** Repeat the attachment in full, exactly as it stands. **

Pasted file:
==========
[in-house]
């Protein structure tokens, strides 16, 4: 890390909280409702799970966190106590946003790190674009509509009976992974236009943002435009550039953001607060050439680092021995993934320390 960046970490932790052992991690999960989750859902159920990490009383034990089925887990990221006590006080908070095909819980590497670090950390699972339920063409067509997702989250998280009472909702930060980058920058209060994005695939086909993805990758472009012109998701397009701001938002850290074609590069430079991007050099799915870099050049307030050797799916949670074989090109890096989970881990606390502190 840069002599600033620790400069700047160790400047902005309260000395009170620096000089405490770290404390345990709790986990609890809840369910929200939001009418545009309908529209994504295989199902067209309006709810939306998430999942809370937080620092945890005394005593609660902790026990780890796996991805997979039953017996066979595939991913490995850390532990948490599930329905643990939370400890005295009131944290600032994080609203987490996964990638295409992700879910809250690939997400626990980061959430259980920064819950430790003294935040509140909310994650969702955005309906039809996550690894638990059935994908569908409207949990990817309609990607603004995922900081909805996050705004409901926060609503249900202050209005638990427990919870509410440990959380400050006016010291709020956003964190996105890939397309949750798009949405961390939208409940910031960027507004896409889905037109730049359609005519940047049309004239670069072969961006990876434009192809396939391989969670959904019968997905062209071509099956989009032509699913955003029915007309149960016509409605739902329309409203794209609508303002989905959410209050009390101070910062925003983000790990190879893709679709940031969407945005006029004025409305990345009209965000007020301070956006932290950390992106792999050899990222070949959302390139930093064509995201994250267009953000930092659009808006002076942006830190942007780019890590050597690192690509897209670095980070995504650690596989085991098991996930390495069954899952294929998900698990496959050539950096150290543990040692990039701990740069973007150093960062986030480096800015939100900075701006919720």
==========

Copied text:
[in-house]
């Protein structure tokens, strides 16, 4: 890390909280409702799970966190106590946003790190674009509509009976992974236009943002435009550039953001607060050439680092021995993934320390 960046970490932790052992991690999960989750859902159920990490009383034990089925887990990221006590006080908070095909819980590497670090950390699972339920063409067509997702989250998280009472909702930060980058920058209060994005695939086909993805990758472009012109998701397009701001938002850290074609590069430079991007050099799915870099050049307030050797799916949670074989090109890096989970881990606390502190 840069002599600033620790400069700047160790400047902005309260000395009170620096000089405490770290404390345990709790986990609890809840369910929200939001009418545009309908529209994504295989199902067209309006709810939306998430999942809370937080620092945890005394005593609660902790026990780890796996991805997979039953017996066979595939991913490995850390532990948490599930329905643990939370400890005295009131944290600032994080609203987490996964990638295409992700879910809250690939997400626990980061959430259980920064819950430790003294935040509140909310994650969702955005309906039809996550690894638990059935994908569908409207949990990817309609990607603004995922900081909805996050705004409901926060609503249900202050209005638990427990919870509410440990959380400050006016010291709020956003964190996105890939397309949750798009949405961390939208409940910031960027507004896409889905037109730049359609005519940047049309004239670069072969961006990876434009192809396939391989969670959904019968997905062209071509099956989009032509699913955003029915007309149960016509409605739902329309409203794209609508303002989905959410209050009390101070910062925003983000790990190879893709679709940031969407945005006029004025409305990345009209965000007020301070956006932290950390992106792999050899990222070949959302390139930093064509995201994250267009953000930092659009808006002076942006830190942007780019890590050597690192690509897209670095980070995504650690596989085991098991996930390495069954899952294929998900698990496959050539950096150290543990040692990039701990740069973007150093960062986030480096800015939100900075701006919720």